Tylenol Drug Interactions
Tylenol is a brand medicine containing acetaminophen. It is used for the treatment of pain and fever. Acetaminophen overdosing is one of the most common causes of acute liver failure. Adult doses higher than 4000 mg can cause liver damaging. It is recommended never to use two different products containing acetaminophen because of the risk of overdosing.
In fact, acetaminophen is a part of a great number of formulations for treating pain, cold symptoms and flu. Always read the labels of these products before using them. Consider the fact that acetaminophen is also called paracetamol in a lot of countries.
Caffeine can increase the pain-killing effect of Tylenol. However, combining high doses of caffeine and Tylenol is also associated with increased risk of liver damaging.
Inform your doctor if you are taking any of these medications:
- Blood thinners such as Warfarin (Coumadin). Acetaminophen can increase their effects so dose adjustment may be needed during the treatment as well as regular laboratory tests.
- Metoclopramide (Reglan, Degan) or Domperidone (Mottilium). These are drugs used to treat nausea and vomiting. They can increase the absorption of acetaminophen so dose adjustment may be necessary.
- Chloramphenicol (Chloromycetin) – antibiotic. There are studies showing that this combination can lead to increased blood concentration of acetaminophen and decreased metabolism of chloramphenicol.
- Isoniazid– a medicine used to treat tuberculosis. There is an increased risk of liver damaging.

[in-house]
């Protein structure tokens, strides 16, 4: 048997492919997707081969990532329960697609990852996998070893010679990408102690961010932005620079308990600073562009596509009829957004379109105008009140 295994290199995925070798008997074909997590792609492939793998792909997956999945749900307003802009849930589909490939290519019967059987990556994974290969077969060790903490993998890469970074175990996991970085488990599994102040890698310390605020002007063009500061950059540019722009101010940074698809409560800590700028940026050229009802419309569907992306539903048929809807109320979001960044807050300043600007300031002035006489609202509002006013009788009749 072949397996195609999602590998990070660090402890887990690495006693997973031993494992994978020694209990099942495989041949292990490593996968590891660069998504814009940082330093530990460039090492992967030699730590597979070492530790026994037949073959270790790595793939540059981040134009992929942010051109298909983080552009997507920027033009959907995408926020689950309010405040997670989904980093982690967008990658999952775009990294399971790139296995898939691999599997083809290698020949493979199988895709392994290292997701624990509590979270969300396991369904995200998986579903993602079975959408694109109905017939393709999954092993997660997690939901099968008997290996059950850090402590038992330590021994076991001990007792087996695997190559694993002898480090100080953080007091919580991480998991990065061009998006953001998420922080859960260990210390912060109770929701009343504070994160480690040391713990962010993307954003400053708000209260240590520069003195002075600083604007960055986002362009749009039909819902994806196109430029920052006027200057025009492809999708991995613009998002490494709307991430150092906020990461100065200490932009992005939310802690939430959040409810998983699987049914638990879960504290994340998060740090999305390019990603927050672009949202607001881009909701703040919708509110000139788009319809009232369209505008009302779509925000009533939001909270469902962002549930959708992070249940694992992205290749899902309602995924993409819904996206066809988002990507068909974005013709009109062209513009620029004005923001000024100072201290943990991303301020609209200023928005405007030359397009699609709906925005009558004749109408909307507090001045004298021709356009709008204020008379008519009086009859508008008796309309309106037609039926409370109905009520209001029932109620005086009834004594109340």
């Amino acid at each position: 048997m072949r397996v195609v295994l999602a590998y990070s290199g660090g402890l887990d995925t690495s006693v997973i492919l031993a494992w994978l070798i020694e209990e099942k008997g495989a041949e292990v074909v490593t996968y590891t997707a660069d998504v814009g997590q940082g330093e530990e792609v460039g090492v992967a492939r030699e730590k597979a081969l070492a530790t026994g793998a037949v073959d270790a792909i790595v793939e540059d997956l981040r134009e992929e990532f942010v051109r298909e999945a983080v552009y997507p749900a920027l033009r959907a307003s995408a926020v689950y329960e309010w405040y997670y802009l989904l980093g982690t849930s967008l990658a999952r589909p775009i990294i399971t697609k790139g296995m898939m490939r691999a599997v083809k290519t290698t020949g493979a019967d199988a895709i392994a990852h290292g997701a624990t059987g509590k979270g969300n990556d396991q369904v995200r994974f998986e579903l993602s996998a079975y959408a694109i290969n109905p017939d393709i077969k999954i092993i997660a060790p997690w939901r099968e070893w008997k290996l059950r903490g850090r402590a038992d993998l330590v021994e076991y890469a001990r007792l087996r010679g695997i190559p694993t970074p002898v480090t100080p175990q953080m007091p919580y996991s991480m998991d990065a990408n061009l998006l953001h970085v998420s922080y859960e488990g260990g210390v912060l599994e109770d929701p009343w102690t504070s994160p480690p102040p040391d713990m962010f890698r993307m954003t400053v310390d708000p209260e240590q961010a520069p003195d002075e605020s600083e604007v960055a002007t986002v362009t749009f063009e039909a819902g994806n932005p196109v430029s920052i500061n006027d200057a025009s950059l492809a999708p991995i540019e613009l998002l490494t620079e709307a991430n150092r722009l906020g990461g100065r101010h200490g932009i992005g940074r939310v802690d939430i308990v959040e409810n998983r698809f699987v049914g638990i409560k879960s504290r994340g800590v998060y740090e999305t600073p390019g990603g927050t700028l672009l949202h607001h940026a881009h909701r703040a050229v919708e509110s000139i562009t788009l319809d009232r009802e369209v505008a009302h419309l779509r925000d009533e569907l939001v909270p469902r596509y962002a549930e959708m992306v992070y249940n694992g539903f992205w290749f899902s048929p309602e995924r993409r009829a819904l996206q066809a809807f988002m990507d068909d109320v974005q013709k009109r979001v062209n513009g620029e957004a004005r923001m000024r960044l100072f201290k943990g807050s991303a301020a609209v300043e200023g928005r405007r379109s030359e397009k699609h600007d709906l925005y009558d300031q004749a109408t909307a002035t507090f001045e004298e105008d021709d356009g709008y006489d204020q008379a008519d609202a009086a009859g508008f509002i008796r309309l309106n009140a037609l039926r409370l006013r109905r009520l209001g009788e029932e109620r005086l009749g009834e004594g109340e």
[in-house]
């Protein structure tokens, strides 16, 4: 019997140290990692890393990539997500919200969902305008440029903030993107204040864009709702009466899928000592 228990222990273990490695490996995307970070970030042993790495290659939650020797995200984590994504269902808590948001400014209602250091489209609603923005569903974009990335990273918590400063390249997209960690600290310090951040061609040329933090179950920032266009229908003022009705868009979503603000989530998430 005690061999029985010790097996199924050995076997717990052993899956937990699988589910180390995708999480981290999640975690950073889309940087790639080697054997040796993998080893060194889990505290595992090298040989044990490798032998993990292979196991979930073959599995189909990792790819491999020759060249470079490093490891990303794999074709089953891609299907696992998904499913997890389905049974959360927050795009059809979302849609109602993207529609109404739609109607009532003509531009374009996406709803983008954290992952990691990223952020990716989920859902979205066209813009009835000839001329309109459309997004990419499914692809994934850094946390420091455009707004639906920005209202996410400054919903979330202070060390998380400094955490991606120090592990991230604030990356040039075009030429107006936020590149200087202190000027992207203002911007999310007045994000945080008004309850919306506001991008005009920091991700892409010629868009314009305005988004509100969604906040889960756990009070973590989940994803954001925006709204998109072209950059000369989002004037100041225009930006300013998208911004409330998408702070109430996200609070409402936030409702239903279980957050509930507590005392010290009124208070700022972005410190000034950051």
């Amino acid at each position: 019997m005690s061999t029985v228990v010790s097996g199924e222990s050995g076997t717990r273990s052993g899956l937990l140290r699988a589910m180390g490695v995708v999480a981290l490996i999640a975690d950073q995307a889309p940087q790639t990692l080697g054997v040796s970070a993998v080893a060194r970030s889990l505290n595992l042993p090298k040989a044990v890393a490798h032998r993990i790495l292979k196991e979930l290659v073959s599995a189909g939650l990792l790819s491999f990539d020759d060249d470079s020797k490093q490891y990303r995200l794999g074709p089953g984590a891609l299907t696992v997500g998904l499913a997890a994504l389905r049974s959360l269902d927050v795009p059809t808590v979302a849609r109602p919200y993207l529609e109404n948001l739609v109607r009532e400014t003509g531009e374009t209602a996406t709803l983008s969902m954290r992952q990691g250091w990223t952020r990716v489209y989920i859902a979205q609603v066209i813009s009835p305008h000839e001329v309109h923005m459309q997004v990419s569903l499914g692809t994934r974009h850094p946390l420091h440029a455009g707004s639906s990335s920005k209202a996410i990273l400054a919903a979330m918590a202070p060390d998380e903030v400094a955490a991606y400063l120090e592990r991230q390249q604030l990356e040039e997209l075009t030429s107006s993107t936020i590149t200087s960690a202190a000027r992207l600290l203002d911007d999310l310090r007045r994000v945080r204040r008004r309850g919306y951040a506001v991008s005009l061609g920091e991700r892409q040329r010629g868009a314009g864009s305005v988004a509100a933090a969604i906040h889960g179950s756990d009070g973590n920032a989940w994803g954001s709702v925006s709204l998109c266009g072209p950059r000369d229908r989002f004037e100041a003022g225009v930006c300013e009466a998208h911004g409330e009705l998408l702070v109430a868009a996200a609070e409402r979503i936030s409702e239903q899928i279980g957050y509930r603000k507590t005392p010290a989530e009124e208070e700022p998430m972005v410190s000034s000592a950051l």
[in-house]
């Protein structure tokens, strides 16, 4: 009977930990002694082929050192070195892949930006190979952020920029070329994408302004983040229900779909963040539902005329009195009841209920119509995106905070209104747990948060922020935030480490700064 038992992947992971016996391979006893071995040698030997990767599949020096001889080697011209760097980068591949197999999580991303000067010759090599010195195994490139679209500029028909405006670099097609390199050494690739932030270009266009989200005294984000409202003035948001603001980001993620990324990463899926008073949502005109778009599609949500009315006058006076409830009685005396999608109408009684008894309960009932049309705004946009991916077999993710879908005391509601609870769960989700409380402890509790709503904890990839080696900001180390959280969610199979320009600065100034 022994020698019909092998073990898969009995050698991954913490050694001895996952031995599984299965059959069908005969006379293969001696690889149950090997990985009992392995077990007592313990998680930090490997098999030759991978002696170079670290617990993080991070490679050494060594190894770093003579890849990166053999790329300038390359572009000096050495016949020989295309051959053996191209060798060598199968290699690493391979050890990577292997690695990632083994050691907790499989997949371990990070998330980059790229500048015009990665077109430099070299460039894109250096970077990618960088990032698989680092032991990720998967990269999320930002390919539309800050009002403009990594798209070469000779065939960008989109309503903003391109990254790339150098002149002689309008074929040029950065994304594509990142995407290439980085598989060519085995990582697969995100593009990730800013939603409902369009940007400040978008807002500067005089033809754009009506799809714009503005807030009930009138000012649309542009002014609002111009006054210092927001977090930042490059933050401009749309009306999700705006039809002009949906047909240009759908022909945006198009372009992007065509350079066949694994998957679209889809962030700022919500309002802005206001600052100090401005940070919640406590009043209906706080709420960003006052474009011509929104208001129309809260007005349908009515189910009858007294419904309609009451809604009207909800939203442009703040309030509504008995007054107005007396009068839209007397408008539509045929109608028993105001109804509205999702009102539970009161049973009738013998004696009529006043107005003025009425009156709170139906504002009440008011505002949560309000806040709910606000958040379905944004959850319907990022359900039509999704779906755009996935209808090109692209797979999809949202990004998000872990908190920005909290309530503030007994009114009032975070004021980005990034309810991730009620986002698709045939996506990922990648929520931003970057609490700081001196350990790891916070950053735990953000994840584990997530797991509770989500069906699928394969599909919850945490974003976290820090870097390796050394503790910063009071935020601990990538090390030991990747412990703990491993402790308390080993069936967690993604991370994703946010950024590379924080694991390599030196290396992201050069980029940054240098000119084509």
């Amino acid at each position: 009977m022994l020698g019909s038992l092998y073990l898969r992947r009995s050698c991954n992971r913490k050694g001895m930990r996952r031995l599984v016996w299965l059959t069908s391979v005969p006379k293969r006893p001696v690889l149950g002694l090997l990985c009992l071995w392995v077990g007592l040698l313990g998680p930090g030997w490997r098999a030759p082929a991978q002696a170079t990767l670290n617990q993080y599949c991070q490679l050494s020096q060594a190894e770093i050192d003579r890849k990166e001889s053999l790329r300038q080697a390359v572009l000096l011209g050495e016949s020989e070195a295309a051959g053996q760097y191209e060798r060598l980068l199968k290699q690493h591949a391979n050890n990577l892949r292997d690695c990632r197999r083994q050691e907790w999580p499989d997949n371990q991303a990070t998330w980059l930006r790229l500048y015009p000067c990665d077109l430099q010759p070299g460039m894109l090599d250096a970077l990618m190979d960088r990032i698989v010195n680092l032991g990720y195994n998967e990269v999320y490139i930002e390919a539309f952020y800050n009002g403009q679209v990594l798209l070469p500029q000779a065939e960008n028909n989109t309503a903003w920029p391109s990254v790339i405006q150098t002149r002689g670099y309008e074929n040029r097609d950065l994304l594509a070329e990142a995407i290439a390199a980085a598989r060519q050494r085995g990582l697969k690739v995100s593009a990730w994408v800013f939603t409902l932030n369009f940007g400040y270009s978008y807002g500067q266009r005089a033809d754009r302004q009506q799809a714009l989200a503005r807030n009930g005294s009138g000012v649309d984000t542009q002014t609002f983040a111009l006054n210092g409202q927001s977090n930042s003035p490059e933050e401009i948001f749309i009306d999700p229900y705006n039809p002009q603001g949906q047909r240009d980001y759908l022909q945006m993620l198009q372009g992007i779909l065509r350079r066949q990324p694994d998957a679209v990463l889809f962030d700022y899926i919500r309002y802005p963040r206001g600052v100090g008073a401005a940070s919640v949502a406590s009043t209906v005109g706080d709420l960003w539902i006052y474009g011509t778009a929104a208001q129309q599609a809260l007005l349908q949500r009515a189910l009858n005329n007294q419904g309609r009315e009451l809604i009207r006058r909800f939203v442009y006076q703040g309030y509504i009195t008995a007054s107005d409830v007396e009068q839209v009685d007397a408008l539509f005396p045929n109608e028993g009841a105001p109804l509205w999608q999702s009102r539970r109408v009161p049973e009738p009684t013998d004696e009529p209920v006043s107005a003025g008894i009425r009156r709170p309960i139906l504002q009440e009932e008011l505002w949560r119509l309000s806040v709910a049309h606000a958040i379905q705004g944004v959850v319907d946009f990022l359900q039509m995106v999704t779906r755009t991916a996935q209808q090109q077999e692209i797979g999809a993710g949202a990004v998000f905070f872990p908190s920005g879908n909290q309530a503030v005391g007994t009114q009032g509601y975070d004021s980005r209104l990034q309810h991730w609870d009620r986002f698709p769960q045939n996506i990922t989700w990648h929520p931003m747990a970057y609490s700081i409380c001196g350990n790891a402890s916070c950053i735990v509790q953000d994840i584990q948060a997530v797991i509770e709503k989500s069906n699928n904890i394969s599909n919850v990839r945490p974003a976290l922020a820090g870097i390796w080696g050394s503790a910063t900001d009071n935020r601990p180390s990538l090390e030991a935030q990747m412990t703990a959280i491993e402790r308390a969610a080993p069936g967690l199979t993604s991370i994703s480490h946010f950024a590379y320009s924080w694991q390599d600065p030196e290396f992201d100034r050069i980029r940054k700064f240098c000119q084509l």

- Rifampicin – it may decrease the effect of acetaminophen.
- Probenecid – a medicine used for the treatment of gout. It decreases the urinary excretion of acetaminophen.
- Barbiturates (Luminal, Seconal, Amytal) and carbamazepine (Tegretol) can decrease the effect of acetaminophen and increase the risk of liver damaging at the same time.
Avoid the use of sedatives and other pain-killers unless you have consulted your doctor.
Some of the Tylenol products are combined and contain dextromethorphan, guaifenesin, phenylephrine, doxylamine succinate or chlorpheniramine. In addition to the above drug interactions, you should also not use sedatives or any central nervous system acting medicines with them . You should not take these products if you have been using MAO inhibitors (antidepressants) in the previous 2 weeks.
Some of the Tylenol products contain acetaminophen and diphenhydramine hydrochloride. Do not combine them with all of the above medicines as well as with antiarythmics.
If you are not sure about the active ingredients of any medicines, consult your doctor.
This list is not complete and other drugs can also interact with Tylenol. Inform your doctor if you are taking any over-the-counter or prescription medicines, herbs or dietary supplements before starting treatment with Tylenol.